“Recommended” only kicks in at 4 stars and above. 36 out of the hundred films I saw made that grade. Last year, 15 out of the 38 films (39%) I watched hit that mark, so it looks like I’m maintaining a certain level of consistency. However, both last year and this year I felt that only four films rated a full five stars, which may mean that I’ve been rating more critically this year. I’m a bit concerned about the blip at two stars. That tells me that I’m having some difficulty judging films I don’t like. I guess I just need to watch more rubbish, so I can fine-tune my distinctions.

So what were my favourite films of the year? Well, including films that IMDB says were released in 2003, but that only made it over to this side of the pond in 2004, here’s my top 10:

  1. The Incredibles
    (5 stars)
  2. Eternal Sunshine Of The Spotless Mind (5 stars)

  3. Dodgeball
    (4.5 stars)

  4. Collateral
    (4.5 stars)
  5. Shaun Of The Dead (4.5 stars)
  6. Kill Bill, Vol 2 (4.5 stars)
  7. Lost In Translation (4.5 stars)
  8. Kinsey (4 stars)
  9. Danny Deckchair (4 stars)

  10. Zatoichi
    (4 stars)

Extraordinary films from previous years that I saw for the first time in 2004 include
Wilbur (Wants To Kill Himself)
Touching The Void
Peter Pan (2003)
The Pledge
, and
. Upon reflection (and seeing it a second time), Spider-Man 2, which I had previously rated 4.5 stars, I don’t think quite so highly of any more. Still 4 stars, but not a top 10 film.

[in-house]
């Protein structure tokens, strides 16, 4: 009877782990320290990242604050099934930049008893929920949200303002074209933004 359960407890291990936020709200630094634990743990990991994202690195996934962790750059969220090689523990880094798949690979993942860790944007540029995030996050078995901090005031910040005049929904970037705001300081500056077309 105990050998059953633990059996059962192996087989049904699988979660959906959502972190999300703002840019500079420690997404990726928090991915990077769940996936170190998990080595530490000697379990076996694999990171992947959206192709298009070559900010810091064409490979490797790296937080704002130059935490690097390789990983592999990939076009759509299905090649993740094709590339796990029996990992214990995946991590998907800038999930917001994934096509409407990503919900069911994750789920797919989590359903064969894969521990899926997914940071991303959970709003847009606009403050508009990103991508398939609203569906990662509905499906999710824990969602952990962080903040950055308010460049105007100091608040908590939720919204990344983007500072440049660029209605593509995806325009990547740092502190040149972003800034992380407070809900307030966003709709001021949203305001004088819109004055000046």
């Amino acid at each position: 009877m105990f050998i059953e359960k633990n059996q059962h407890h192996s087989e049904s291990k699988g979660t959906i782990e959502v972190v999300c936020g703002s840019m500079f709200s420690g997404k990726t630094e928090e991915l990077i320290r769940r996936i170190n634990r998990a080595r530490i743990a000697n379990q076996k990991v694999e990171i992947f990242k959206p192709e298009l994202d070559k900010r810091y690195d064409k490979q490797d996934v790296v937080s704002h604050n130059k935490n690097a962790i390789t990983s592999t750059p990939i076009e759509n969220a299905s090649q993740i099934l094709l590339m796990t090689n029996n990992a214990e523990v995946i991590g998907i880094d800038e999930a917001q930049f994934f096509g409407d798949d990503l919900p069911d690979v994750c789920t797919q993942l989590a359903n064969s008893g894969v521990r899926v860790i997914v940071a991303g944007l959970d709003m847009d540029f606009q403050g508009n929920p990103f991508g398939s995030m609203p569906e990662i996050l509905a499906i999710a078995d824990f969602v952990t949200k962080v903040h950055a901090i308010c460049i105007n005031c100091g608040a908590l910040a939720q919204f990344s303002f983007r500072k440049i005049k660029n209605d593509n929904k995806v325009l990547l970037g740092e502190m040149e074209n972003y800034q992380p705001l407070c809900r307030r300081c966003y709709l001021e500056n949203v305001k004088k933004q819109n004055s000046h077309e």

And the worst ones? Here are the bottom feeders:

  1. National Treasure (0.5 stars)
  2. Johnny English (1 stars)
  3. Spy Kids 3D (1.5 stars)
  4. Good Boy (1.5 stars)
  5. Lara Croft: Tomb Raider (1.5 stars)
  6. The League Of Extraordinary Gentlemen (1.5 stars)
  7. Once Upon A Time In Mexico (1.5 stars)
  8. Bad Boys II (1.5 stars)

The two performances that will stick with me most from 2004 are Simon Pegg in Shaun of the Dead, and Ben Stiller in Dodgeball. Both are displays of sheer comic genius. David Carradine’s portrayal of Bill in Kill Bill, Vol 2, was also very well done, especially in the way he underplayed Bill’s depths, and his fundamental tragedy.

Curiously, there isn’t much in 2005 that I’m explicitly looking forward to. I definitely want to catch Ocean’s 12, Ray, and Million Dollar Baby when they open over here, and I suppose I’ll end up seeing the new Star Wars thing, too, but there’s nothing big that’s really got me by the balls right now. With 155 films still backed up in my ScreenSelect queue, though, I don’t think I’ll be running out of viewing material any time soon.